It was in this context that the Bahraini-Danish human rights activist Abdulhad Al Khawaja launched his “freedom or death” hunger strike in protest against the violent suppression of peaceful demonstrations, the treatment of prisoners, and the conduct of the trials. Even this radical action failed to persuade international editors to cover the Bahrain Arab Spring or Al Khawaja’s deteriorating health despite being “one of the most important stories to emerge over the Arab Spring” (Nallu). This began to change in April 2012 as a number of things converged. Formula 1 pressed ahead with the Bahrain Grand Prix, and pro-democracy activists pledged “days of rage” over human rights abuses. As these were violently suppressed, editors on global news desks increasingly questioned the government and Formula 1 “spin” that all was well in the kingdom (see BBC; Turner). Claims by the drivers—many of who were sponsored by the Bahraini government—that this was a sports event, not a political one, were met with derision and journalists more familiar with interviewing superstars were diverted into covering protests because their political counterparts had been denied entry to the country (Fisk).  This combination of media events and responses created the attention, interest, and space in which Al Khawaja’s deteriorating condition could become a media spectacle.

The Mediated Spectacle of Al Khawaja’s Hunger Strike

Journalists who had previously struggled to interest editors in Bahrain and Al Khawaja’s plight found that in the weeks leading up to the Grand Prix and since “his condition rapidly deteriorated”’ and there were “daily updates with stories from CNN to the Hindustan Times” (Nulla). Much of this mainstream news was derived from interviews and tweets from Al Khawaja’s family after each visit or phone call. What emerged was an unprecedented composite—a diary of witnesses to a hunger strike interspersed with the family’s struggles with the authorities to get access to him and their almost tangible fear that the Bahraini government would not relent and he would die.

As these fears intensified 48 human rights NGOs called for his release from prison (Article 19) and the Danish government formally requested his extradition for hospital treatment on “humanitarian grounds”. Both were rejected. As if to provide evidence of Al Khawaja’s tenuous hold on life, his family released an image of his emaciated body onto Twitter. This graphic depiction of the corporeal-environmental act of (self) destruction was re-tweeted and posted on countless NGO and news Websites (see Al-Jazeera). It was also juxtaposed against images of multi-million dollar cars circling a race-track, funded by similarly large advertising deals and watched by millions of people around the world on satellite channels. Spectator sport had become a grotesque parody of one man’s struggle to speak of what was going on in Bahrain.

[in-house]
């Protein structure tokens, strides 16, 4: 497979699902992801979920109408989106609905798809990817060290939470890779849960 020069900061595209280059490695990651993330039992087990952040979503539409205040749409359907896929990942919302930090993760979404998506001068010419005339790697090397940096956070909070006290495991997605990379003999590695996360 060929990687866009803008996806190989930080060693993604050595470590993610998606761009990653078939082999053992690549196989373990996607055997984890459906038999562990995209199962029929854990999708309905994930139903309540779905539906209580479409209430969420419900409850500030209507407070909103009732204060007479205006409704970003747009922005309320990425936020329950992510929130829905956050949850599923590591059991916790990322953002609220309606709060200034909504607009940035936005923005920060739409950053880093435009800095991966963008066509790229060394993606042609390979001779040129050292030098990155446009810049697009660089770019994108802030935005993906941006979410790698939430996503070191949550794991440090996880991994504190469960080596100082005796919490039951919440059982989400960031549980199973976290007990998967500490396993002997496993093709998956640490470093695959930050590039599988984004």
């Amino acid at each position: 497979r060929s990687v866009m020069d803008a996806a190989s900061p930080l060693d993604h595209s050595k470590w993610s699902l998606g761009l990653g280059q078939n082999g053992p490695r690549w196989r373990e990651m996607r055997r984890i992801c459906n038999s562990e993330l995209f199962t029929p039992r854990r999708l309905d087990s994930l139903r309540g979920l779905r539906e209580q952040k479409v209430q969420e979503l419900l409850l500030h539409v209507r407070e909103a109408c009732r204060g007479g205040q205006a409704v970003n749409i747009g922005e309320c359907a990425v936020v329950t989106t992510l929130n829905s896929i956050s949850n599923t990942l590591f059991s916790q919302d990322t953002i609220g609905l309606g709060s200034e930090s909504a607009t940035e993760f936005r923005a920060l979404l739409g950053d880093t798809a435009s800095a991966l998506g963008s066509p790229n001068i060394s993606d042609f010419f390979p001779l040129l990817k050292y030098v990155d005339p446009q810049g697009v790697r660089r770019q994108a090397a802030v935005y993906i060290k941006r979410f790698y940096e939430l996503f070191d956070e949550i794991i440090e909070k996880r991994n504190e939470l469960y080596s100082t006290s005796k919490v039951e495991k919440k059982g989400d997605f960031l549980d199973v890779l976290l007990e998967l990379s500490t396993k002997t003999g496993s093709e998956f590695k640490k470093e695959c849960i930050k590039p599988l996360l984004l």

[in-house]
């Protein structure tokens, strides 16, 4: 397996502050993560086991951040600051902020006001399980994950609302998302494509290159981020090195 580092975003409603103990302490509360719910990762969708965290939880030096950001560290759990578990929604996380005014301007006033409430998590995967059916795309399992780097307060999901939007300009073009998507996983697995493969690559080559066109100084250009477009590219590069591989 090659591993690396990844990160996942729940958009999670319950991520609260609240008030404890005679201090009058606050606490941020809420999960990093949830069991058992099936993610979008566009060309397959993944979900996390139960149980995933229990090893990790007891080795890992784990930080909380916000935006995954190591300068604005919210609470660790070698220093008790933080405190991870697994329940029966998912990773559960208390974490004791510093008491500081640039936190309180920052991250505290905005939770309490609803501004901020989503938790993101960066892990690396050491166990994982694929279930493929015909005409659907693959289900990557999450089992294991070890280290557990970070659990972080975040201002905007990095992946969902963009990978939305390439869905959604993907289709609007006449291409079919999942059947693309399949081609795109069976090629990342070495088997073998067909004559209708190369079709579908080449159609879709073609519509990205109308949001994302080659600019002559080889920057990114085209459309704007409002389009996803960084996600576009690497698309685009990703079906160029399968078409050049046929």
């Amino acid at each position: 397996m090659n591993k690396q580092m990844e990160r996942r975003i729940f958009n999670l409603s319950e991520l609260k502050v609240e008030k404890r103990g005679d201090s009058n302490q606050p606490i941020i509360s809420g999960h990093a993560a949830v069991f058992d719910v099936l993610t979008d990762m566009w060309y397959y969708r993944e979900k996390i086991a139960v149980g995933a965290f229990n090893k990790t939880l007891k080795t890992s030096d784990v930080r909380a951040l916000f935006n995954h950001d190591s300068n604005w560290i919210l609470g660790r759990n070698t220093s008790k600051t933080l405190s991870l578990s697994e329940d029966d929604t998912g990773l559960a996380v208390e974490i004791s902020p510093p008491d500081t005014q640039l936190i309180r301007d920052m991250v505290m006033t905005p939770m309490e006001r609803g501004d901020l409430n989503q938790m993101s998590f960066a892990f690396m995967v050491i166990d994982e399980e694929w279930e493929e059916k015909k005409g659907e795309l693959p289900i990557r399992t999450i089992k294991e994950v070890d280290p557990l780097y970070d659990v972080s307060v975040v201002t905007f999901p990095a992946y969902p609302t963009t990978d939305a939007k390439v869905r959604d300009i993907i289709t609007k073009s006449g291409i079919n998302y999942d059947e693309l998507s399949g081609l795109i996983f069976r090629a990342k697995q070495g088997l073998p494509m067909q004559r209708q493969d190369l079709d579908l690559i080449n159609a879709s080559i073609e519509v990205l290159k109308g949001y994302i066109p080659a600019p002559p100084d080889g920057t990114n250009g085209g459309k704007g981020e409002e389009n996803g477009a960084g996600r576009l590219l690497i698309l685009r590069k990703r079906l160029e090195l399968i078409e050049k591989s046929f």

In an attempt to silence the criticism the Bahraini government imposed a de facto news blackout denying all access to Al Khawaja in hospital where he had been sent after collapsing. The family’s tweets while he was held incommunicado speak of their raw pain, their desperation to find out if he was still alive, and their grief. They also provided a new source of information, and the refrain “where is alkhawaja,” reverberated on Twitter and in global news outlets (see for instance Der Spiegel, Al-Jazeera). In the days immediately after the race the Danish prime minister called for the release of Al Khawaja, saying he is in a “very critical condition” (Guardian), as did the UN’s Ban-Ki Moon (UN News and Media). The silencing of Al Khawaja had become a discourse of callousness and as global media pressure built Bahraini ministers felt compelled to challenge this on non-Arabic media, claiming Al Khawaja was “eating” and “well”. The Bahraini Prime Minister gave one of his first interviews to the Western media in years in which he denied “AlKhawaja’s health is ‘as bad’ as you say. According to the doctors attending to him on a daily basis, he takes liquids” (Der Spiegel Online). Then, after six days of silence, the family was allowed to visit. They tweeted that while incommunicado he had been restrained and force-fed against his will (Almousawi), a statement almost immediately denied by the military hospital (Lebanon Now). The discourses of silence and callousness were replaced with discourses of “torture” through force-feeding. A month later Al Khawaja’s wife announced he was ending his hunger strike because he was being force-fed by two doctors at the prison, family and friends had urged him to eat again, and he felt the strike had achieved its goal of drawing the world’s attention to Bahrain government’s response to pro-democracy protests (Ahlul Bayt News Agency).

Conclusion

This article has sought to explore two ecologies. The first is of medico-ethical discourses which construct a prison hunger strike as a corporeal-environmental act of (self) destruction to achieve particular political ends. The second is of shifting engagement within media ecology and the struggle to facilitate interpenetration of content and discourses between mainstream news formations and new media flows of information. I have argued that what connects the two is the body of the hunger striker turned into a spectacle, mediated via a politics of affect which invites empathy and anger to mobilise behind the cause of the hunger striker. The body of the hunger striker is thereby (re)produced as a feature of the twin ecologies of the media environment and the self-environment relationship.